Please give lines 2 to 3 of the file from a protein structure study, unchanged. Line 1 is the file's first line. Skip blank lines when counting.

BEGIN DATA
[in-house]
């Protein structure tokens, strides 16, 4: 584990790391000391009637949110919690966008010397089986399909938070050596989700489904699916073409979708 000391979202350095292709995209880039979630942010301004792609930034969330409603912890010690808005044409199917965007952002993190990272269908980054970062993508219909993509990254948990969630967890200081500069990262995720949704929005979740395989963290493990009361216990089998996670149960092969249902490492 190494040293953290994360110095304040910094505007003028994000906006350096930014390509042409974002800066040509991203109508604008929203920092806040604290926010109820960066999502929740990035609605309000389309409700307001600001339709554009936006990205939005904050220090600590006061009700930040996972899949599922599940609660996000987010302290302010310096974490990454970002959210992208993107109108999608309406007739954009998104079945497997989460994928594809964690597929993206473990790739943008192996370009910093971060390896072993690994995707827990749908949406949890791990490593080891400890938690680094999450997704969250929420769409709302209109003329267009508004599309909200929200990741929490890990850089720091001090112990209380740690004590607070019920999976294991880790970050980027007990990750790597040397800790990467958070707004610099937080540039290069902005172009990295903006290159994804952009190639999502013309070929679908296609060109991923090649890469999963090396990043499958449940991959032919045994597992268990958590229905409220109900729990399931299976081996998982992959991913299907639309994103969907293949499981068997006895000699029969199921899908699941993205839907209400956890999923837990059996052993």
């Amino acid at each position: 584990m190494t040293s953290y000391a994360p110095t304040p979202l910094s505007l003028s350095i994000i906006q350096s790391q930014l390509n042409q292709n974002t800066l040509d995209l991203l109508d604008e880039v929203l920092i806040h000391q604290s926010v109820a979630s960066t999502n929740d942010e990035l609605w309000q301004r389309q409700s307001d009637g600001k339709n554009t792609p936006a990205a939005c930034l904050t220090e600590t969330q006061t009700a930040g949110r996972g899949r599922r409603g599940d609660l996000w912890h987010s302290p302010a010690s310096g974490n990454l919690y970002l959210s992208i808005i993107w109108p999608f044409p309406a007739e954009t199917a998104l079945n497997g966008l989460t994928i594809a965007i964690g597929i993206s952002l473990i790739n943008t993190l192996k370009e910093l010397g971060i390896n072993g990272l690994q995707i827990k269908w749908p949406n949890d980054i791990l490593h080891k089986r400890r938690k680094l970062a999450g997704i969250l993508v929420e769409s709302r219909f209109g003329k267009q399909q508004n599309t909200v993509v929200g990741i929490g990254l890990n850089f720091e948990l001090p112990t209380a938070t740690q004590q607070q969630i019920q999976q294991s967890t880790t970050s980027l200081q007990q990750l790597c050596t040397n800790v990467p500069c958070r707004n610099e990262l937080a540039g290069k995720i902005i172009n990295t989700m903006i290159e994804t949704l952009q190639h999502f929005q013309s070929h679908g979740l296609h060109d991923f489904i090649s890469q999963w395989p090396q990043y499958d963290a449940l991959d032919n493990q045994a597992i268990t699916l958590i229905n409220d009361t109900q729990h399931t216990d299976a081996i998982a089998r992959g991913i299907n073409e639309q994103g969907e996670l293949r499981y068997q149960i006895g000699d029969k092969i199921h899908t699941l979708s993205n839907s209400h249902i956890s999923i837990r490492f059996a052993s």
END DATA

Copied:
């Protein structure tokens, strides 16, 4: 584990790391000391009637949110919690966008010397089986399909938070050596989700489904699916073409979708 000391979202350095292709995209880039979630942010301004792609930034969330409603912890010690808005044409199917965007952002993190990272269908980054970062993508219909993509990254948990969630967890200081500069990262995720949704929005979740395989963290493990009361216990089998996670149960092969249902490492 190494040293953290994360110095304040910094505007003028994000906006350096930014390509042409974002800066040509991203109508604008929203920092806040604290926010109820960066999502929740990035609605309000389309409700307001600001339709554009936006990205939005904050220090600590006061009700930040996972899949599922599940609660996000987010302290302010310096974490990454970002959210992208993107109108999608309406007739954009998104079945497997989460994928594809964690597929993206473990790739943008192996370009910093971060390896072993690994995707827990749908949406949890791990490593080891400890938690680094999450997704969250929420769409709302209109003329267009508004599309909200929200990741929490890990850089720091001090112990209380740690004590607070019920999976294991880790970050980027007990990750790597040397800790990467958070707004610099937080540039290069902005172009990295903006290159994804952009190639999502013309070929679908296609060109991923090649890469999963090396990043499958449940991959032919045994597992268990958590229905409220109900729990399931299976081996998982992959991913299907639309994103969907293949499981068997006895000699029969199921899908699941993205839907209400956890999923837990059996052993």
């Amino acid at each position: 584990m190494t040293s953290y000391a994360p110095t304040p979202l910094s505007l003028s350095i994000i906006q350096s790391q930014l390509n042409q292709n974002t800066l040509d995209l991203l109508d604008e880039v929203l920092i806040h000391q604290s926010v109820a979630s960066t999502n929740d942010e990035l609605w309000q301004r389309q409700s307001d009637g600001k339709n554009t792609p936006a990205a939005c930034l904050t220090e600590t969330q006061t009700a930040g949110r996972g899949r599922r409603g599940d609660l996000w912890h987010s302290p302010a010690s310096g974490n990454l919690y970002l959210s992208i808005i993107w109108p999608f044409p309406a007739e954009t199917a998104l079945n497997g966008l989460t994928i594809a965007i964690g597929i993206s952002l473990i790739n943008t993190l192996k370009e910093l010397g971060i390896n072993g990272l690994q995707i827990k269908w749908p949406n949890d980054i791990l490593h080891k089986r400890r938690k680094l970062a999450g997704i969250l993508v929420e769409s709302r219909f209109g003329k267009q399909q508004n599309t909200v993509v929200g990741i929490g990254l890990n850089f720091e948990l001090p112990t209380a938070t740690q004590q607070q969630i019920q999976q294991s967890t880790t970050s980027l200081q007990q990750l790597c050596t040397n800790v990467p500069c958070r707004n610099e990262l937080a540039g290069k995720i902005i172009n990295t989700m903006i290159e994804t949704l952009q190639h999502f929005q013309s070929h679908g979740l296609h060109d991923f489904i090649s890469q999963w395989p090396q990043y499958d963290a449940l991959d032919n493990q045994a597992i268990t699916l958590i229905n409220d009361t109900q729990h399931t216990d299976a081996i998982a089998r992959g991913i299907n073409e639309q994103g969907e996670l293949r499981y068997q149960i006895g000699d029969k092969i199921h899908t699941l979708s993205n839907s209400h249902i956890s999923i837990r490492f059996a052993s």